Netscape Articulates Strategy--Analysts Say Execution is Key
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Netscape Thursday elaborated on a new three-pronged business strategy, arguing that its electronic commerce applications, infrastructure software and NetCenter Internet portal give corporate America the tools it needs to create an Internet-based economy.
CEO Jim Barksdale and executive vice presidents Marc Andreessen and Mike Homer explained to analysts and reporters how in Netscape's view the three seemingly disparate businesses are actually linked.
"I'm going to answer the one question that I get the most," Barksdale said. "You say you're in the infrastructure business, in the e-commerce applications business and in the Internet portal business. How can you do it all well?"
Barksdale then went on to argue that Netscape is not a small company, has cleaned up its financial problems, has quality partners and customers, including CitiBank with which it recently did a multimillion dollar deal, and has proven it can provide products the market wants.
Barksdale said Netscape's vision is that large enterprises, which want to remain competitive by using the Internet for sales and supply chain management, will need to become the corporate equivalent of today's ISP, serving customers, business partners and suppliers and providing them with a portal to the Internet. Netscape calls them Enterprise Service Providers, or ESPs. To do that, he said, they will need the kind of scalable products that Netscape provides in messaging, directory services, and management.
In some cases, the Netscape executives said, ISPs and portals like NetCenter will have the opportunity to host business portals for large customers and their partners, for trading groups and for smaller- and medium-sized companies.
"If you aren't in all three of these spaces--portal, infrastructure and e-commerce--you can't take part in the integration of e-commerce and the portal business that we see coming," Barksdale said.
Netscape's executives said repeatedly that they believe other large portal sites for consumers, Yahoo and AOL, do not have the experience in developing infrastructure software or e-commerce applications that Netscape has, and will not be in a position to provide business portals when the time comes.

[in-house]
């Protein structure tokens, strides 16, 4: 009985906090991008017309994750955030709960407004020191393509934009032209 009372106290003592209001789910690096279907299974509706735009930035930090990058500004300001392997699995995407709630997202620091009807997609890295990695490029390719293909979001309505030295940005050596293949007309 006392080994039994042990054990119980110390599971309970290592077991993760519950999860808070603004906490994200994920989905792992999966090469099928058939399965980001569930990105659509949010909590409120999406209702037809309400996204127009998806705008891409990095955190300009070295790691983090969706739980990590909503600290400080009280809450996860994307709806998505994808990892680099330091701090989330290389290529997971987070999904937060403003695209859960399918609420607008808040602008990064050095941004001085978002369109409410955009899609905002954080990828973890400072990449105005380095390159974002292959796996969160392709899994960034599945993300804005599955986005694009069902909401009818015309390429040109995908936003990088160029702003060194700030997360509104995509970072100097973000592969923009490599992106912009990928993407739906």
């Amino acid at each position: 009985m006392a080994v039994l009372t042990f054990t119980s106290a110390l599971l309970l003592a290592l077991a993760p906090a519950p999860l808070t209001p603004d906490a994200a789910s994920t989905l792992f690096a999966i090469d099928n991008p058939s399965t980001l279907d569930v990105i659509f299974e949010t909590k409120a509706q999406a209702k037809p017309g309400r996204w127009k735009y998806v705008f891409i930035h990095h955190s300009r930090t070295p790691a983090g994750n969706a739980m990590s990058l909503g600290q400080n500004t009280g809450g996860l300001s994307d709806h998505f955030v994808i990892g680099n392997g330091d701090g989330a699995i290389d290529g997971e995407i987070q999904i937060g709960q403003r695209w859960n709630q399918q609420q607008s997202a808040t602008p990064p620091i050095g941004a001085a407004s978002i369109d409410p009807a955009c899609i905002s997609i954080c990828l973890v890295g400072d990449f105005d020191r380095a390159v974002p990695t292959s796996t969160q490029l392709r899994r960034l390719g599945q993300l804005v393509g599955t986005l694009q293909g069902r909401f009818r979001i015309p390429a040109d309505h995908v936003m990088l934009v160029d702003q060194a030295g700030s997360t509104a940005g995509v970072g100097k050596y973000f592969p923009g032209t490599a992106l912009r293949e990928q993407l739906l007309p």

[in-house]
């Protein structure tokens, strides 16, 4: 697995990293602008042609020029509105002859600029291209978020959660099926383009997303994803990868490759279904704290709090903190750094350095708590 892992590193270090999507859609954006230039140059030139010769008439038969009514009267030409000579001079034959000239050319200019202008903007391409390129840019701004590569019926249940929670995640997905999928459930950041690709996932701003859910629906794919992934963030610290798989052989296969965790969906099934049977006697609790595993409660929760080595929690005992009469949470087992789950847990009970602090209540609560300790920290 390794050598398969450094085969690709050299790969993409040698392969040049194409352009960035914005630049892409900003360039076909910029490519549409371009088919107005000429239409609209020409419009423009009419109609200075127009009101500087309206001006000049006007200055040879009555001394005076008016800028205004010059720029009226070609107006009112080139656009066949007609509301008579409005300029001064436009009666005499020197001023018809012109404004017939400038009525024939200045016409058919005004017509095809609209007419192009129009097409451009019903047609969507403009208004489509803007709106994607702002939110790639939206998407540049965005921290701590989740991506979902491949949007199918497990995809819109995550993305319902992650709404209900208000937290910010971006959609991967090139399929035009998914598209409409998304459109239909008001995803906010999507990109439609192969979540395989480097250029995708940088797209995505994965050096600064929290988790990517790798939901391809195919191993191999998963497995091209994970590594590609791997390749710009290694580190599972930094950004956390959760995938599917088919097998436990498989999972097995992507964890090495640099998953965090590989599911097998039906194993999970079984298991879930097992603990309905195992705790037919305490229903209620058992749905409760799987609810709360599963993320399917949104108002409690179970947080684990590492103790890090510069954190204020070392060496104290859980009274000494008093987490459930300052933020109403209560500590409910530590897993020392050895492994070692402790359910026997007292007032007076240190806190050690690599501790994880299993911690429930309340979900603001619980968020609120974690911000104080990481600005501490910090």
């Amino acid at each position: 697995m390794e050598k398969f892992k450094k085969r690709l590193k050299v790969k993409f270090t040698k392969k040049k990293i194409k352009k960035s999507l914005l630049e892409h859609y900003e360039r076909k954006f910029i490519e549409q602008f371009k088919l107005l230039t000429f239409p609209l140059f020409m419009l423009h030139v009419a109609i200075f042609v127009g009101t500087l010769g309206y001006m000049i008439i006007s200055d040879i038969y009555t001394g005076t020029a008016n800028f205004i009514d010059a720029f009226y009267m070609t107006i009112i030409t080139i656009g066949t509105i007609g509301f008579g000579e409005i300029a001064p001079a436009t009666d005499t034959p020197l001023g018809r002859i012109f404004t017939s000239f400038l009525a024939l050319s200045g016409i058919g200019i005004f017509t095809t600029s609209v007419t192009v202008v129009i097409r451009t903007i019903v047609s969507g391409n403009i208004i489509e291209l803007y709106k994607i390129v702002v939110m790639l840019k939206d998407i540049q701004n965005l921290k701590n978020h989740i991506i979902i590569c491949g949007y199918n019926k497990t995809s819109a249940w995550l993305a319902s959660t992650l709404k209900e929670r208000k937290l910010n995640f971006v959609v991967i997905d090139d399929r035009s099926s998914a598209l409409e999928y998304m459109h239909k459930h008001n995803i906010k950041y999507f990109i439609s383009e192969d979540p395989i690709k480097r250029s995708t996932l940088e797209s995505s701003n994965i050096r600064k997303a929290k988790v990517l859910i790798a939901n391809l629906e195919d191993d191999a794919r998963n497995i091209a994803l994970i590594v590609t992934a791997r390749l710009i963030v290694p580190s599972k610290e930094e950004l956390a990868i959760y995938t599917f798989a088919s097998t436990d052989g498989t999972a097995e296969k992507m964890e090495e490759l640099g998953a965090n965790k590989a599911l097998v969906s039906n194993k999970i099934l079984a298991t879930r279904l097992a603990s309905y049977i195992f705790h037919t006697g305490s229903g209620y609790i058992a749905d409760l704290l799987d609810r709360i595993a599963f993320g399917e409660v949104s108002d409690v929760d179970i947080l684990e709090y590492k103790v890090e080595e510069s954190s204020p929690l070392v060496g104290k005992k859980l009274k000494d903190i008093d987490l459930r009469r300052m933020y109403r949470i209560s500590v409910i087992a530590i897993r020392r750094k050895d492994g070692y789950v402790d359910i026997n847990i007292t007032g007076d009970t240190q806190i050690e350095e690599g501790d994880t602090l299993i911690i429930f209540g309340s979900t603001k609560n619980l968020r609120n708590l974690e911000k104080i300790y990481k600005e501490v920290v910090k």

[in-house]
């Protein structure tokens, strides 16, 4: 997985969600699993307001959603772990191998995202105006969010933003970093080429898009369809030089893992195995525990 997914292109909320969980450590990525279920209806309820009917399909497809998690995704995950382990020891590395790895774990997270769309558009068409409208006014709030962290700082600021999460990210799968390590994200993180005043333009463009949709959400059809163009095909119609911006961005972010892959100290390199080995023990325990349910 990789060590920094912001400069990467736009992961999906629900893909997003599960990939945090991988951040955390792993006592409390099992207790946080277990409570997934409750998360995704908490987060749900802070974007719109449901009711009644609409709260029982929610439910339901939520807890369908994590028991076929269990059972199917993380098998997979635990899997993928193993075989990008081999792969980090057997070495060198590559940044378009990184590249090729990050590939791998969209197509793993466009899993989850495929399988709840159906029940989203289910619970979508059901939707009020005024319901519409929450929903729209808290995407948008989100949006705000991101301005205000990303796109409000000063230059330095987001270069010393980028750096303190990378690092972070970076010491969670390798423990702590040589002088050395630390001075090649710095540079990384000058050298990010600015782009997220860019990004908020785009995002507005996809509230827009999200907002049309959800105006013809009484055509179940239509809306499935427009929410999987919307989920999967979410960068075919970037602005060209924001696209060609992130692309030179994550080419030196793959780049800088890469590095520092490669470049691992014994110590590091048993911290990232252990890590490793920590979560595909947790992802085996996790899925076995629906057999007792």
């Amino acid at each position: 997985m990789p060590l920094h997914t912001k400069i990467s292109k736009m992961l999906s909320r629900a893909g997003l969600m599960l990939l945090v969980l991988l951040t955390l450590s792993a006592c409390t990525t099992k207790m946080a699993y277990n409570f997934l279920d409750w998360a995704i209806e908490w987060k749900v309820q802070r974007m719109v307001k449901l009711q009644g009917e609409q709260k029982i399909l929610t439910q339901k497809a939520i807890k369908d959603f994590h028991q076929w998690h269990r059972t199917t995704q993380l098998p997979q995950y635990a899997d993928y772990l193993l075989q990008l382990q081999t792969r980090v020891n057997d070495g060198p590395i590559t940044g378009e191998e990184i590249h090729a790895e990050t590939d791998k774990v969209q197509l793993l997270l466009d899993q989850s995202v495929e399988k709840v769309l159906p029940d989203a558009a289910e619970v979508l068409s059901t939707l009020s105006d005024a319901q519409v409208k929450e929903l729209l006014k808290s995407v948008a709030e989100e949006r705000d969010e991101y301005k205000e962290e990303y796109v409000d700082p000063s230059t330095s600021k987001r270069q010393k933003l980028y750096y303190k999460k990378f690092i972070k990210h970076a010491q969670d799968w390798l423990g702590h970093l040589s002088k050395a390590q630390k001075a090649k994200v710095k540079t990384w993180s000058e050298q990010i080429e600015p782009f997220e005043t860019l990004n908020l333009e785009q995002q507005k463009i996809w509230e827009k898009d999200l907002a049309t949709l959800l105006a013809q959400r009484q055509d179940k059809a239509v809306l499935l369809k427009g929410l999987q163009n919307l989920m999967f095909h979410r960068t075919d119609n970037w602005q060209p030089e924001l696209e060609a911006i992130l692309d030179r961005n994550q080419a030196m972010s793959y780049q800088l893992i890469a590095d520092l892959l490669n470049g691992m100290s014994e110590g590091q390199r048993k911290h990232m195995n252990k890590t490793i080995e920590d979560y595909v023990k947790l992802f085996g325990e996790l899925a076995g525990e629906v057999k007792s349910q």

As part of its portal strategy, Netscape had previously announced enhanced features to NetCenter, which it will roll out at the end of the month. It is also more tightly integrating the browser technology with the NetCenter features to give users more flexibility, content and features. The 4.0 version of the browser will be available later this year.
Homer, the executive vice president in charge of NetCenter, vowed that NetCenter would be the leading Internet portal by the year 2000.
Netscape's ambitions were met with some skepticism. "The consumer portal strategy is great," said Mary Meeker, an analyst at Morgan Stanley. "But the world is not ready for the business portal yet."
Other Wall Street analysts were also cautious.
"If they can get their installed base of browser users to download and upgrade to the new browsers and add new users, then NetCenter can be an interesting portal on the Internet," said Jennifer Klein, an analyst with Credit Suisse First Boston Corp. But she added: "I'm not sure they can overtake Yahoo or AOL."
Andreessen made it clear that Netscape is not trying to sell directly to small and medium-sized companies. The sales force has a mandate to focus on the top 2,500 accounts, he said. The reseller channel and ISPs will be used to reach smaller customers.
Netscape also provided product demonstrations for the server-side products that the company believes are crucial to its strategy of providing customers with what executives call an end-to-end electronic commerce solution: messaging, directory services, and network management services, and various electronic commerce applications.
In response to a question after his formal presentation, Barksdale admitted that while some big Netscape customers, companies like CitiBank and Home Depot, are already creating the kind of Internet economy Netscape envisions, it will be three to five years before it becomes a widespread reality.
"Many technologists mistake a clear vision for a short distance," he said.
Netscape's stock rose slightly over $2, to $25 1/16, yesterday.